The Green New Deal (GND), a resolution sponsored by House Rep. Alexandria Ocasio-Cortez and Sen. Edward Markey, proposes a sweeping reform of the nation’s environmental and social policies. Its bold proposals, while popular among voters, have already soured the faces of congressional leaders. House Speaker Nancy Pelosi has dismissed the proposed deal as “a dream, or whatever they call it,” while Senate Majority Leader Mitch McConnell plans to hold a vote on the GND to portray Democrats who support it as naïve and radical. Something these leaders have in common? At roughly 80 years of age, they will never live to see the worst effects of climate change devastate communities across the globe.
In the Intergovernmental Panel on Climate Change’s (IPCC) landmark report last year, the panel noted that failing to keep the world from warming 2 degrees Celsius above pre-industrial temperatures, as opposed to a more ambitious target of 1.5 degrees, will impose devastating consequences. The extra 0.5 degrees of warming could expose 10 million more people to risks associated with sea level rise, increase the number of people living under water stress by 50 percent, and put several hundred million more people at the simultaneous risk of poverty and climate change-related harm. Right now, the Climate Action Tracker projects that the world is nowhere close to preventing these devastating effects and is in fact on track to warm a catastrophic 3 degrees Celsius.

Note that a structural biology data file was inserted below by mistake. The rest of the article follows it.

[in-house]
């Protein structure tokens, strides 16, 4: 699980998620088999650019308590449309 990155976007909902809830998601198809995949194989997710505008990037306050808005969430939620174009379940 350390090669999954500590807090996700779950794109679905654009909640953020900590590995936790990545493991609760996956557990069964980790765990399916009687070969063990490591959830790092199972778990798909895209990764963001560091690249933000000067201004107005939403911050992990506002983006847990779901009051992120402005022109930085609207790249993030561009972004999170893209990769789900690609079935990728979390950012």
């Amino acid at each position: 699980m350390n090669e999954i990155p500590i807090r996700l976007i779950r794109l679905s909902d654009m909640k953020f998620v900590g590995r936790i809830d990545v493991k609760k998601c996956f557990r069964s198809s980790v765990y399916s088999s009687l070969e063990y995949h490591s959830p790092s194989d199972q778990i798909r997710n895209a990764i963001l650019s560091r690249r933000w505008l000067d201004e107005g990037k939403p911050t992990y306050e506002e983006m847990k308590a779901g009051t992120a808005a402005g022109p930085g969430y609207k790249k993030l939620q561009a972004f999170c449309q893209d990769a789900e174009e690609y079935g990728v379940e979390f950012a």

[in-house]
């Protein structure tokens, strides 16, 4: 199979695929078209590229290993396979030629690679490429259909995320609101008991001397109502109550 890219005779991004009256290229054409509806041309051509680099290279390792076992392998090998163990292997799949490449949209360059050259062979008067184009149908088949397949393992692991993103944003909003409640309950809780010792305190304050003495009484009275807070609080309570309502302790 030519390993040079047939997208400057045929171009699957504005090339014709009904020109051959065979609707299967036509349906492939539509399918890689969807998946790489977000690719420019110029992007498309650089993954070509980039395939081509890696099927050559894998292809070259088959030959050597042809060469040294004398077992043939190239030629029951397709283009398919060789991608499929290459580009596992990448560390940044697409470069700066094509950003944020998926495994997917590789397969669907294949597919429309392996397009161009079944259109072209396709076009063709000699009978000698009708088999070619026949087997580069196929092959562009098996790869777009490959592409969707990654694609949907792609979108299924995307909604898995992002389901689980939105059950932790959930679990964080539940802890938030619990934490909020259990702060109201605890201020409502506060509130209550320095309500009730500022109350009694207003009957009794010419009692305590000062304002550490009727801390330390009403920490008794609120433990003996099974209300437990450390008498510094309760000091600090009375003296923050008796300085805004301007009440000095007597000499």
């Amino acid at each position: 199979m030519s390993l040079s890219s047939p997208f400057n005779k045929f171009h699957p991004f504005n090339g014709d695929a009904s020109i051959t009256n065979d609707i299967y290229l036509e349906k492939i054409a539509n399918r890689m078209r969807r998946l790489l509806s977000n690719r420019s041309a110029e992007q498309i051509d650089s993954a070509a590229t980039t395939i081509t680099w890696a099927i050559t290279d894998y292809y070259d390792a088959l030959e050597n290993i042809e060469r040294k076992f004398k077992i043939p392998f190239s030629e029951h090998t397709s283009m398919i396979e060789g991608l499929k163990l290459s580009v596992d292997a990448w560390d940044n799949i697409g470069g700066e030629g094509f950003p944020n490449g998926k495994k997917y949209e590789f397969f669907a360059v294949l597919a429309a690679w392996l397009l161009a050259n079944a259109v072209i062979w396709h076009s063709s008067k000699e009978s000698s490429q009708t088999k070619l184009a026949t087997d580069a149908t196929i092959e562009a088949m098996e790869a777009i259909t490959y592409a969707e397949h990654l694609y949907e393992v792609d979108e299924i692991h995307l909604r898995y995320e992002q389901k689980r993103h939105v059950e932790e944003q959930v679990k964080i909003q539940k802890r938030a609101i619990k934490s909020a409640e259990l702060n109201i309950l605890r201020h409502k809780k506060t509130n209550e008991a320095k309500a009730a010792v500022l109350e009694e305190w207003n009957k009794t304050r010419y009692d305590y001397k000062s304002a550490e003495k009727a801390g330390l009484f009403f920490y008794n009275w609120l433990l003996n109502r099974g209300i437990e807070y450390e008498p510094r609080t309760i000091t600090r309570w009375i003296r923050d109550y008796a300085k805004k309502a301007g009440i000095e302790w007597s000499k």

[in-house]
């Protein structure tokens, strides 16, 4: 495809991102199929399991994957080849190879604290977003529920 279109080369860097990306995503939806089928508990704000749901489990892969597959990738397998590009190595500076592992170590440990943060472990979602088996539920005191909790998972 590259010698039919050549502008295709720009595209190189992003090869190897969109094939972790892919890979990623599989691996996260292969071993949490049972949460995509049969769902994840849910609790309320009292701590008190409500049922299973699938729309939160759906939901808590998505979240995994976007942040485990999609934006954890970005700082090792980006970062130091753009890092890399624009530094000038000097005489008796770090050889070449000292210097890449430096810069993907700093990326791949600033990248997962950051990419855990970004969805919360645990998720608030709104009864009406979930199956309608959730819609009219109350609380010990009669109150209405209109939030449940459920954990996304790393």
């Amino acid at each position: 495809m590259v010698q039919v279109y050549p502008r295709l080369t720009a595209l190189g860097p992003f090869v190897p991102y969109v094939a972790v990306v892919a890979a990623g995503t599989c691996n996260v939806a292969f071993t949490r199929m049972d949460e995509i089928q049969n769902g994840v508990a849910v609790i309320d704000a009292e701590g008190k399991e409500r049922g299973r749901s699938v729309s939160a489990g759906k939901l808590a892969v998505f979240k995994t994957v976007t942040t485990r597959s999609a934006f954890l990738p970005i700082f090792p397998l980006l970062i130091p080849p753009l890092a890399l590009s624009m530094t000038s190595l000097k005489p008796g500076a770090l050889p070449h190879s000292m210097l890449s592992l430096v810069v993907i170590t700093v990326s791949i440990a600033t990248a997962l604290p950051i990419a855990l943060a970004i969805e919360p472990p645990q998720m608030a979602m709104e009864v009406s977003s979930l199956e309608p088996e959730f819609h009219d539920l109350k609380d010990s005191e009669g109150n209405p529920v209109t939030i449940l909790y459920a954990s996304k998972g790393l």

At the same time, the United States is grappling with economic inequality and widespread social injustice. It is no secret that wages for everyday Americans are stagnating, while the top 1 percent of earners continue to capture most of the nation’s wealth. No less troubling, racial and gender pay gaps show few signs of budging.
In the face of this troubling evidence that environmental, economic, and social well-being are on a rapid decline, the Green New Deal is a welcome call to action. By addressing both the climate and socio-economic crises in one plan, the resolution encourages us to consider the possibility of complete transformation rather than piecemeal reform. Leaders are reasonable to call its feasibility into question, but dismissing it out of hand is equally short-sighted.
The news industry has had a rough go of it in recent years. While some news outlets are able to sustain themselves on a healthy dose of subscriptions and advertising revenues, many digital newsrooms and local outlets have suffered. Quality reporting at the state and local levels is particularly vulnerable. News deserts, areas without any local newsrooms, are widespread throughout the country. If implemented, a Universal Basic Income (UBI), what is in essence a universal supplemental income program or “Social Security for All,” may be the policy to help revive local reporting.
Proponents of UBI often remark that such a policy would help to establish a baseline of economic security in a world of underemployment, the gig/service economy, and wage stagnation. If this argument proves true, a UBI may also serve to allow local journalists and newsrooms to sustain themselves despite economic uncertainty, transforming news deserts into fertile ground for local reporting.
To clarify, I am not referring to a UBI or a wage subsidy specifically for journalists or a scheme like the UK’s BBC. Such a system might lead to punitive actions being taken against journalists for reporting that government officials do not like. I am speaking more broadly about how a UBI may affect journalists.